Public Engagement in Sports Science and Engineering Research

Submitting Institution

Sheffield Hallam University

Unit of Assessment

Sport and Exercise Sciences, Leisure and Tourism

Summary Impact Type


Research Subject Area(s)

Mathematical Sciences: Statistics
Information and Computing Sciences: Artificial Intelligence and Image Processing
Medical and Health Sciences: Public Health and Health Services

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Summary of the impact

The Centre for Sports Engineering Research (CSER) has carried out public engagement activities for many years to create a dialogue around its research with those outside higher education. Specific research is described in tennis, aerodynamics, 3D motion-capture and performance analysis and ways in which findings have been used in public engagement. The impact of the activities is a raised public awareness of sports science and technology from 165 public lectures and workshops; an interactive science exhibition with 390k visitors; an increasingly popular blog with 248k hits; 15 popular science articles with a readership of over 835k; 10 interviews on TV and 46 on Radio; 8 short films with 25k downloads; and 101 articles in the national and international print press with 256 additional articles on their websites across 22 countries.

Underpinning research

Various aspects of research in CSER have been used to inform public engagement of which four have proved especially important:

Tennis research. Haake and Goodwill carried out industrially sponsored research (grant a) to develop a dynamic model of a tennis shot using finite element analysis (reference 1). The model had a frame, interlocking strings and a ball with a 2-shell structure and internal air bag. The model was validated experimentally using a bespoke impact test rig to look at effects such as friction on ball impact with the racket or the court (reference 2). The work showed that impacts with the court were directly affected by the friction coefficient, while those with the racket depended both on the coefficient and the complex movement of the strings. Choppin et al (reference 3) used photogrammetric techniques to look at the spin, speed and angle of the racket and ball during play and showed that most players sought to hit the node point of the racket where vibrations would not be imparted to the racket.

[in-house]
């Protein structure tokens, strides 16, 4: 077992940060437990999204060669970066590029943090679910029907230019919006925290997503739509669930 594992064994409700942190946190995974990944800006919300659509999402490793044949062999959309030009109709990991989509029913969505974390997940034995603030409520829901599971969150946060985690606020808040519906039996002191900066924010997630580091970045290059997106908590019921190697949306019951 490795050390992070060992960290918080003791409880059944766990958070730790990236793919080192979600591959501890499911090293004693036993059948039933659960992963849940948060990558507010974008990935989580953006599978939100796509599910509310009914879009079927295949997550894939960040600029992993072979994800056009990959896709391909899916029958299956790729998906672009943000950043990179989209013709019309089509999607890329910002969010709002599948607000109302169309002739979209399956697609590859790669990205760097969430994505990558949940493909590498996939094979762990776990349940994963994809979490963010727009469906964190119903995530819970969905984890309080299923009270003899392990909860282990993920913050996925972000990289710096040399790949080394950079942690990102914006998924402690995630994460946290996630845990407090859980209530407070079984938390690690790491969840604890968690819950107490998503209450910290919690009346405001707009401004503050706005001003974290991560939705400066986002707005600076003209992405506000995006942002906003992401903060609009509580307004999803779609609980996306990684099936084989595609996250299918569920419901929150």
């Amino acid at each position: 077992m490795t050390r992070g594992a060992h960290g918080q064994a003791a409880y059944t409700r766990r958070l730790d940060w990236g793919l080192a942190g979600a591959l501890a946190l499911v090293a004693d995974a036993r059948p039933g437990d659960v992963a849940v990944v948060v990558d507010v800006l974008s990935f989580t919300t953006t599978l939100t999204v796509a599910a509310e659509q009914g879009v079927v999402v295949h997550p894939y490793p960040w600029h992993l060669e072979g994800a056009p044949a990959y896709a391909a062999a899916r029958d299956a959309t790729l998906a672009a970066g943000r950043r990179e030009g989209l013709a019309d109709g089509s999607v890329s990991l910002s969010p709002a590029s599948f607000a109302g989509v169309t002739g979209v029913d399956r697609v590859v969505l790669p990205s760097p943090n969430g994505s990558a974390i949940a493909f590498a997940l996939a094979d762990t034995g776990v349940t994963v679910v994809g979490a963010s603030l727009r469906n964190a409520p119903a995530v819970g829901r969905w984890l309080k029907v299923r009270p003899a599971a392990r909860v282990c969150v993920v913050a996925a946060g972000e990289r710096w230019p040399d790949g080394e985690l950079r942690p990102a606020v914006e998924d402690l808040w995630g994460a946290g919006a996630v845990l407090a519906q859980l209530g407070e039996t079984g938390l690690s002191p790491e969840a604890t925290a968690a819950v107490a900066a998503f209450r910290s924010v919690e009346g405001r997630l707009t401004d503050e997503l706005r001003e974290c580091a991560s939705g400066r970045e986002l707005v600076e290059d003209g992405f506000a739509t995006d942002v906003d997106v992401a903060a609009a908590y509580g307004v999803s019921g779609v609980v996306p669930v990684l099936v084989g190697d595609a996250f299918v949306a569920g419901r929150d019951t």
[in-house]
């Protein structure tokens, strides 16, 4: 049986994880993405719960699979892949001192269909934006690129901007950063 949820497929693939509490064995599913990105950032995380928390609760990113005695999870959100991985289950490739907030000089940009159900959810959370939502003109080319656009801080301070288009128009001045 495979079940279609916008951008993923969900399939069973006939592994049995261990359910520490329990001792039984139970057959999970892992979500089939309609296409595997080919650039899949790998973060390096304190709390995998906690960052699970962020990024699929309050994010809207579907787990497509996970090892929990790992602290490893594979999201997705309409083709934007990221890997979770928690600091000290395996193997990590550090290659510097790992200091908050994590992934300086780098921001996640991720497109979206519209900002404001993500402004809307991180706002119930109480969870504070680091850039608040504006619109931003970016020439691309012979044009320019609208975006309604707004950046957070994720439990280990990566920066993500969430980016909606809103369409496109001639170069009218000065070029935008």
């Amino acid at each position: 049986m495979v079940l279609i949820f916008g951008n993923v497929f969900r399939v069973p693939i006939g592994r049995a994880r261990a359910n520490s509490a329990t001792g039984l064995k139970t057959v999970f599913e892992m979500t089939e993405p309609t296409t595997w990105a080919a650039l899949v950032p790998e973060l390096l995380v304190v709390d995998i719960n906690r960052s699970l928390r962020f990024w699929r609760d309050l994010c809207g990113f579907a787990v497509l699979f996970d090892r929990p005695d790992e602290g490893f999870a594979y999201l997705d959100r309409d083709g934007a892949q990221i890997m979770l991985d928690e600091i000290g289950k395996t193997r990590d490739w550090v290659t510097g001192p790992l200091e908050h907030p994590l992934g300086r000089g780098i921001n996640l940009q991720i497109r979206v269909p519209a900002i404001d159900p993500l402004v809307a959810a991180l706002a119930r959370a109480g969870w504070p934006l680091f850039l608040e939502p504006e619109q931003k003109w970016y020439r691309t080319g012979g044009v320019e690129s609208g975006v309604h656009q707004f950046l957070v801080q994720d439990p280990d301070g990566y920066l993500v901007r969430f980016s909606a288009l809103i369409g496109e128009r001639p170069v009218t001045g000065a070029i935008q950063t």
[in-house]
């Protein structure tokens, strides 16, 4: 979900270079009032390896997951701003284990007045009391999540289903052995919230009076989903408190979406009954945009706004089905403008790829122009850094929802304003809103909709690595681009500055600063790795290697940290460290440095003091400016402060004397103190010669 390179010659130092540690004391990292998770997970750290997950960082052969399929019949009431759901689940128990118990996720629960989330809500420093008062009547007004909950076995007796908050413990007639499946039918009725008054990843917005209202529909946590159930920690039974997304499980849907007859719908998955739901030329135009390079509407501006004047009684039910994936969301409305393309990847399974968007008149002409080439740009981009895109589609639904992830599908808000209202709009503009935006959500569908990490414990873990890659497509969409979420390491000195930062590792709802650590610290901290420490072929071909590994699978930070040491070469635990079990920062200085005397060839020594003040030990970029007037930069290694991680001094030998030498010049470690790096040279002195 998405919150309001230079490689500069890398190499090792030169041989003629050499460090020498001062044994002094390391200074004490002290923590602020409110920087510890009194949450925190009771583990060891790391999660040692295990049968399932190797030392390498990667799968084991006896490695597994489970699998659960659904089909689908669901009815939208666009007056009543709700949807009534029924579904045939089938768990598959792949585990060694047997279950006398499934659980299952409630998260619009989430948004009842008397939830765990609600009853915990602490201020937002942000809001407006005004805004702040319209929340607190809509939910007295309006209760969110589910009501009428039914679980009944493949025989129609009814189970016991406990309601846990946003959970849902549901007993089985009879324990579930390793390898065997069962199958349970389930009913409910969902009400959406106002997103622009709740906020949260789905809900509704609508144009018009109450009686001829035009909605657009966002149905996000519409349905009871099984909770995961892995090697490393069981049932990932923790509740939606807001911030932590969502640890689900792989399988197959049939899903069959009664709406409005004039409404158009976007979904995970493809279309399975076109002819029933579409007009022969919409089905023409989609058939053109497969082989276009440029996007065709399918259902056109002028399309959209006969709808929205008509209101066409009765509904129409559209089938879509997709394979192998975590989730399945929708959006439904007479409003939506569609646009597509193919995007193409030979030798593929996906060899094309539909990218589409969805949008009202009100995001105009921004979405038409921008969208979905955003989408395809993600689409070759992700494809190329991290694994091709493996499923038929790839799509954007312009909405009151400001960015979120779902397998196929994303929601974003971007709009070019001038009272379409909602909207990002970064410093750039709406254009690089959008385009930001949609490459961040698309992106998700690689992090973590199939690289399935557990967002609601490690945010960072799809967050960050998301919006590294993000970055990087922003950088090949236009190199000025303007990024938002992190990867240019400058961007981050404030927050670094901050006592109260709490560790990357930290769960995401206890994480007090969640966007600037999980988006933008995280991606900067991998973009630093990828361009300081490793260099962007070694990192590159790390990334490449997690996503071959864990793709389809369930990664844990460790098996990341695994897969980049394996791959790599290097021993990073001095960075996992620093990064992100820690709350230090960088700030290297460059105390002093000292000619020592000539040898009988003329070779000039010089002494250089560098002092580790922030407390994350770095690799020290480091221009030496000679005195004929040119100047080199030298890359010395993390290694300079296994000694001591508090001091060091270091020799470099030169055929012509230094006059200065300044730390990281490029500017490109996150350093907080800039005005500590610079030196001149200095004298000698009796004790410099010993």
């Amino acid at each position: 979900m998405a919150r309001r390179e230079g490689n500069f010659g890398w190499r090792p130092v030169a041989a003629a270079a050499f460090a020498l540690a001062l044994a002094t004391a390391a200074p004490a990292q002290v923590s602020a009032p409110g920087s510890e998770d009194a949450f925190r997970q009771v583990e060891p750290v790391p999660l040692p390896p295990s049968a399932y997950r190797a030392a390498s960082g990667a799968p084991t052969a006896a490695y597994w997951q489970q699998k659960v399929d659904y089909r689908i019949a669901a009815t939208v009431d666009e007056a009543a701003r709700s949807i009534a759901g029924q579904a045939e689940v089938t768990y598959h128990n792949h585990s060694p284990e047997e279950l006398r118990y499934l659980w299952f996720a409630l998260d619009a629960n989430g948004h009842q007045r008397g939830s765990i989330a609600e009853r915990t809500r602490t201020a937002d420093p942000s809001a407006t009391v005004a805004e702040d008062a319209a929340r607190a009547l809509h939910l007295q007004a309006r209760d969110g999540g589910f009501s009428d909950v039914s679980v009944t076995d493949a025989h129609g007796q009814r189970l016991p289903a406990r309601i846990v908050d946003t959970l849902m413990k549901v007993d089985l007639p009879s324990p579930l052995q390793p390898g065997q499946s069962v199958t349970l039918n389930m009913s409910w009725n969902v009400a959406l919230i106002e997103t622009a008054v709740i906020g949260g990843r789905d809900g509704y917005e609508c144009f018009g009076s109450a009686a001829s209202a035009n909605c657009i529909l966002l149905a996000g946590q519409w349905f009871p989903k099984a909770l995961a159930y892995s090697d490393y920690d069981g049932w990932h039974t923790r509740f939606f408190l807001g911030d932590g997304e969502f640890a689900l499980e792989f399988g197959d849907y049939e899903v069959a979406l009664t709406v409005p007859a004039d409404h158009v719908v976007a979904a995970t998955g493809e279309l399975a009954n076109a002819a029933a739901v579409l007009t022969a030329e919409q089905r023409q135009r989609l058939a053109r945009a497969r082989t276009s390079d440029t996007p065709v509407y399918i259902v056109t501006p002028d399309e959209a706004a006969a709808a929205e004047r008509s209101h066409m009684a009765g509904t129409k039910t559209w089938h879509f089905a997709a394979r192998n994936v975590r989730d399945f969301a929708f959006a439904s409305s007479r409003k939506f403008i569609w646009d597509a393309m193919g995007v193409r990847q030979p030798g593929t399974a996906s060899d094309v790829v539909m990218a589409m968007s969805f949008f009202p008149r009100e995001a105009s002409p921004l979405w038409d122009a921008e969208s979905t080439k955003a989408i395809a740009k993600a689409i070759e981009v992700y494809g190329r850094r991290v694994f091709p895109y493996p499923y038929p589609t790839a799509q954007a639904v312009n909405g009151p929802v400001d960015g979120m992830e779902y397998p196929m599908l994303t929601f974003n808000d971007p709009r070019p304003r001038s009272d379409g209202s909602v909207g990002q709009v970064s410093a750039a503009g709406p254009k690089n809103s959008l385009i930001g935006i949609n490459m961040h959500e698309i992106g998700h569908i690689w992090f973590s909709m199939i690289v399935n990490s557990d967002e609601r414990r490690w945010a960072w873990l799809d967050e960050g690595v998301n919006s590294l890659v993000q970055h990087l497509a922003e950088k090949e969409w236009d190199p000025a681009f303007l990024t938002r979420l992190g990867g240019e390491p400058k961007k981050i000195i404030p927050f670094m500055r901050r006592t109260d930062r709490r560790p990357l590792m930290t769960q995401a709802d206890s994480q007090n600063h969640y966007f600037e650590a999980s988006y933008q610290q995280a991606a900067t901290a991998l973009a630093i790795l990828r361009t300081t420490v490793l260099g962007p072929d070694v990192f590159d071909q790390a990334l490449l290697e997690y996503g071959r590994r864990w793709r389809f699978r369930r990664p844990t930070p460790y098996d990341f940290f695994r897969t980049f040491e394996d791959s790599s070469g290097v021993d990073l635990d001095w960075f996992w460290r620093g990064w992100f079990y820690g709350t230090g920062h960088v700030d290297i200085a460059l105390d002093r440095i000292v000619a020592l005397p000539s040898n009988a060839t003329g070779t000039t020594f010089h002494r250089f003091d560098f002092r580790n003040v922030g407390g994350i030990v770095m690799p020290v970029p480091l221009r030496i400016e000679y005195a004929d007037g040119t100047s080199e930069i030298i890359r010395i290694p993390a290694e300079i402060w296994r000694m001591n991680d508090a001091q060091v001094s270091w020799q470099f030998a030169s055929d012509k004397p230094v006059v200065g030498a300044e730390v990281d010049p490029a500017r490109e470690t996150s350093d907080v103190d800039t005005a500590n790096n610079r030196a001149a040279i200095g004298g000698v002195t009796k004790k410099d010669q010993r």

Aerodynamics research: Haake, Goodwill and Carré (reference 3) created a new measure of roughness to predict the aerodynamic performance of sports balls. This sought to create a simple non-dimensional parameter to characterise the different features of sports balls with nap (i.e. tennis), dimples (golf), or leather (football). The researchers found that the statistical measure of skewness of a surface was able to characterise the drag coefficient with the Reynolds number (airflow speed), giving a simple method for sports ball analysis.

3D Motion Capture. Methods to measure motion of a tennis ball were developed for laboratory, (reference 1), and for real, environments (reference 4), which supported the development of systems for UK Sport (grant b). This research showed that capture of useful 2D and 3D information in ecologically valid environments relied on a robust and practical camera calibration system, for which the planar calibration system was developed.

Performance improvement analysis. Haake, James and Foster (references 5 and 6) studied the statistics of performance since the early 1900s to determine the impact of technology on sporting performance in Olympic sports. A new measure was created called the Performance Improvement Index, based on energy expenditure, as a way of comparing performances across different disciplines. It was found that 4% of the sprint was attributed to technology, while in sports such as pole vault or javelin, technology affected sport by around 30%. The 1-hour cycling record improved by around 100% with the introduction of new bicycles. The research was expanded and deepened for use in public engagement through an EPSRC Senior Media Fellowship (grant c) and a Royal Academy of Engineering Public Engagement Fellowship (grant d).